(1) Condition monitoring, medium interval and long interval servicing.
(2) Maintence performed on equipment based on signals or diagnostic techniques that indicate deterioration in equipment.
Predictive maintenance (PdM) techniques help determine the condition of in-service equipment in order to predict when maintenance should be performed. This approach offers cost savings over routine or time-based preventive maintenance, because tasks are performed only when warranted. The main value of Predicted Maintenance is to allow convenient scheduling of corrective maintenance, and to prevent unexpected equipment failures. The key is "the right information in the right time". By knowing which equipment that needs maintenance, the maintenance work can be better planned (spare parts, people etc.) and what would had been "unplanned stops" are transformed to shorter and less "planned stops" thus increasing plant availability. Other values are increased equipment life time, increased plant safety, less accidents with negative impact on environment, an optimised spare parts handling, etc.
PdM, or condition-based maintenance, attempts to evaluate the condition of equipment by performing periodic or continuous (online) equipment condition monitoring. The ultimate goal of PdM is to perform maintenance at a scheduled point in time when the maintenance activity is most cost-effective and before the equipment loses performance within a threshold. This is in contrast to time- and/or operation count-based maintenance, where a piece of equipment gets maintained whether it needs it or not. Time-based maintenance is labor intensive, ineffective in identifying problems that develop between scheduled inspections, and is not cost-effective.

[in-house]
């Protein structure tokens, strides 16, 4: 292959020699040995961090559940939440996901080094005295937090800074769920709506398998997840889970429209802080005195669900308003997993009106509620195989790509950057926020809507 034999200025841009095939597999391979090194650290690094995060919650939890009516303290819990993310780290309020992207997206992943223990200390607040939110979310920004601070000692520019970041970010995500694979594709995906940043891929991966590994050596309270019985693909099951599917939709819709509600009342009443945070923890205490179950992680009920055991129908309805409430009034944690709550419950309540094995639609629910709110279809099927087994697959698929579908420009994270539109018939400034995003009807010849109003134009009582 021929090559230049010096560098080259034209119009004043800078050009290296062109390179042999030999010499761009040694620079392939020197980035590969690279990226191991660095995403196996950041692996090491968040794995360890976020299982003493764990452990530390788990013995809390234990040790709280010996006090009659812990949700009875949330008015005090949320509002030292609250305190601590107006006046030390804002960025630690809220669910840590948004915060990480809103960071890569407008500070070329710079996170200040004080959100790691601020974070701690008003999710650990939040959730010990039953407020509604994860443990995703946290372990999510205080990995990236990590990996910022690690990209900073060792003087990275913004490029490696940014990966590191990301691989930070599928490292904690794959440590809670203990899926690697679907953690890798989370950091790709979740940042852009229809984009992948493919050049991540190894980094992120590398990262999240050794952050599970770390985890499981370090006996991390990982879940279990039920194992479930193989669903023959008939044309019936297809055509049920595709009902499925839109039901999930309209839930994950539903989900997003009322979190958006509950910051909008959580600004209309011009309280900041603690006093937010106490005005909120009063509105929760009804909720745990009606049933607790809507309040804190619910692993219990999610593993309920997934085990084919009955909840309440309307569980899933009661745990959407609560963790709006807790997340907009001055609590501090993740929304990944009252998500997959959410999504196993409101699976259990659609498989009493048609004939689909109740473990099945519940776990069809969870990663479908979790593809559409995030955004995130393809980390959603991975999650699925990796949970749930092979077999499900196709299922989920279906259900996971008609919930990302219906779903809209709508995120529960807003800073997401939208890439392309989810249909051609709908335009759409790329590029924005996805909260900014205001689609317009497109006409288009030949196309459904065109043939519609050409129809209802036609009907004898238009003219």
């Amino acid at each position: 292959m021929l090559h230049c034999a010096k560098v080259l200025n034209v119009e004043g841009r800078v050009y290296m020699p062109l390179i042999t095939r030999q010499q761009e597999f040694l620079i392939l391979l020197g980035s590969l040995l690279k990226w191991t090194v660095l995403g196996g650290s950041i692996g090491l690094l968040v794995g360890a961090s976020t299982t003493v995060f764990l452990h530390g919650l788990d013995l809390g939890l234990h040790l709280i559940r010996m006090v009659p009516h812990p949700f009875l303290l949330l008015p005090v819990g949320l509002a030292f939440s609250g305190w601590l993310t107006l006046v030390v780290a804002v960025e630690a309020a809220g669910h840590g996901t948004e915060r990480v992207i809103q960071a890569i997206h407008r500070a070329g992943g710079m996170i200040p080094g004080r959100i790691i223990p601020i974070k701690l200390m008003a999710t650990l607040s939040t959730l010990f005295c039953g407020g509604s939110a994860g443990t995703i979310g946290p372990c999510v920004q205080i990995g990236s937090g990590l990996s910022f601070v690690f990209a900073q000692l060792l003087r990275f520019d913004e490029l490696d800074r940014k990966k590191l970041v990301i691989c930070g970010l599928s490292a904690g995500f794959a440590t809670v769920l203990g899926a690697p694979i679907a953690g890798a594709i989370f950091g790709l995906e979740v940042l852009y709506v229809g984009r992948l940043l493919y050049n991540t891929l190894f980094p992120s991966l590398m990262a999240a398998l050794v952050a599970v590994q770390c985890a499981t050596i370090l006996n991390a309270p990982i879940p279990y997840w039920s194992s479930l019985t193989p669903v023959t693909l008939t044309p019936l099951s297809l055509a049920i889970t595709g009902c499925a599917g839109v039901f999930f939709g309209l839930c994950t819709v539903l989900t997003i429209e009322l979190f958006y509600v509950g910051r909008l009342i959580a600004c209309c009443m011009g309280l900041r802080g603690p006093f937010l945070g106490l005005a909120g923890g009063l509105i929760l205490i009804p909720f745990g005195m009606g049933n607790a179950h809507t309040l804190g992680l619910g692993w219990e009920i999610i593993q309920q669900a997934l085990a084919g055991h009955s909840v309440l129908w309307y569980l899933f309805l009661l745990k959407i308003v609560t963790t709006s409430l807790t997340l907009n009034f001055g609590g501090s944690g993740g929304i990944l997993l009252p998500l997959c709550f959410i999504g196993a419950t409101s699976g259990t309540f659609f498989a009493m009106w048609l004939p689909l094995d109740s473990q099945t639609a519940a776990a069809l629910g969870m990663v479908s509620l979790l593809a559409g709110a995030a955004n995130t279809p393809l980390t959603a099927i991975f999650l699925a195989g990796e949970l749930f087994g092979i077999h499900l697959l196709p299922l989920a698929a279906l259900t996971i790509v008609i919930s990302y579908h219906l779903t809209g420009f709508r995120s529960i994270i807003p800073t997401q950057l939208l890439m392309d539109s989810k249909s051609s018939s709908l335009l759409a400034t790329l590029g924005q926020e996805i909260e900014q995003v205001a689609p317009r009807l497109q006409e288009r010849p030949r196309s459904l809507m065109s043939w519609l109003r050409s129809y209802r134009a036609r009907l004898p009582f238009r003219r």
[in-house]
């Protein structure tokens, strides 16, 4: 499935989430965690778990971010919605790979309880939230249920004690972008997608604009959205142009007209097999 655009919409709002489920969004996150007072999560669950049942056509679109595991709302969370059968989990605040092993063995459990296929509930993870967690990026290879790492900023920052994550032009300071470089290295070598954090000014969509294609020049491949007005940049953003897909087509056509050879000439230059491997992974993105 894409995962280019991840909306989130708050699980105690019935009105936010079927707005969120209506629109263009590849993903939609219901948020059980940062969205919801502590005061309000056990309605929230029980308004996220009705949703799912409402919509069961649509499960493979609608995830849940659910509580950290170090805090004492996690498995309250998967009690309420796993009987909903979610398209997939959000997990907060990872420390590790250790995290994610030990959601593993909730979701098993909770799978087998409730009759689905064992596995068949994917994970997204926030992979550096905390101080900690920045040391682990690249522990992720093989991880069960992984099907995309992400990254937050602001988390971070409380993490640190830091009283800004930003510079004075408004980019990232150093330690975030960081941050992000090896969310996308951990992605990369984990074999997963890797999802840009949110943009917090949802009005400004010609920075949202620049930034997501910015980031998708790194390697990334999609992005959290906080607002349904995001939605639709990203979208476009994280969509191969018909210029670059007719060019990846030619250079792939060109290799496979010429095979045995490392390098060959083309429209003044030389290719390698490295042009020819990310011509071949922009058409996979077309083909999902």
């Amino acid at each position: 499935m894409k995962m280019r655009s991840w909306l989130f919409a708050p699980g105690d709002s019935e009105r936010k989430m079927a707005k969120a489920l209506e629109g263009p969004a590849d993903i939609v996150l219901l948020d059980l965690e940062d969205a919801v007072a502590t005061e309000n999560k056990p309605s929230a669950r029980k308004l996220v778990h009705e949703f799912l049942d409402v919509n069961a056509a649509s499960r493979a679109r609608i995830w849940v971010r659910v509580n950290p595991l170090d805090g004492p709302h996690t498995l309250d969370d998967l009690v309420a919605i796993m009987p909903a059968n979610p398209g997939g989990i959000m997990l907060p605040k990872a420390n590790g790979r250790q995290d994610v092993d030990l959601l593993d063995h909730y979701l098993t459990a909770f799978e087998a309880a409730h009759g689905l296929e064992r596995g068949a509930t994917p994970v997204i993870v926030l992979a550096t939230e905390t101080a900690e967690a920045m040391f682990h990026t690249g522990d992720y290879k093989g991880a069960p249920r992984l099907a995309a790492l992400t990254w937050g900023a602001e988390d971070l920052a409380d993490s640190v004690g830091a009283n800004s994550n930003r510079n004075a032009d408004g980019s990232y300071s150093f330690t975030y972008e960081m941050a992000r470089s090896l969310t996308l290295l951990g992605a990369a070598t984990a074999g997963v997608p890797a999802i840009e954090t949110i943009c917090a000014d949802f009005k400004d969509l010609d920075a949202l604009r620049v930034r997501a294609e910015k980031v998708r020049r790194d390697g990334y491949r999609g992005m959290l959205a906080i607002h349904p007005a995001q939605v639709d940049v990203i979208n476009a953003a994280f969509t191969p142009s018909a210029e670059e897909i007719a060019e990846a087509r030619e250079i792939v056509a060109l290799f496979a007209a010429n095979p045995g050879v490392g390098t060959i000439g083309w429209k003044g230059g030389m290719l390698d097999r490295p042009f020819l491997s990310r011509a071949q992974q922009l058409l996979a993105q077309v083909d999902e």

The "predictive" component of predictive maintenance stems from the goal of predicting the future trend of the equipment's condition. This approach uses principles of statistical process control to determine at what point in the future maintenance activities will be appropriate. Most PdM inspections are performed while equipment is in service, thereby minimizing disruption of normal system operations. Adoption of PdM can result in substantial cost savings and higher system reliability.
Reliability-centered maintenance, or RCM, emphasizes the use of predictive maintenance (PdM) techniques in addition to traditional preventive measures. When properly implemented, RCM provides companies with a tool for achieving lowest asset Net Present Costs (NPC) for a given level of performance and risk.
One area that many times is overlooked is how to, in an efficient way, transfer the PdM data to a Computerized Maintenance Management System (CMMS) system so that the equipment condition data is sent to the right equipment object in the CMMS system in order to trigger maintenace planning, execution and reporting. Unless this is achieved, the PdM solution is of limited value, at least if the PdM solution is implemented on a medium to large size plant with tens of thousands pieces of equipment.
To evaluate equipment condition, predictive maintenance utilizes nondestructive testing technologies such as infrared, acoustic (partial discharge and airborne ultrasonic), corona detection, vibration analysis, sound level measurements, oil analysis, and other specific online tests. New methods in this area is to utilize measurements on the actual equipment in combination with measurement of process performance, measured by other devices, to trigger maintenance conditions. This is primarily available in Collaborative Process Automation Systems(CPAS). Site measurements are often supported by wireless sensor networks to reduce the wiring cost.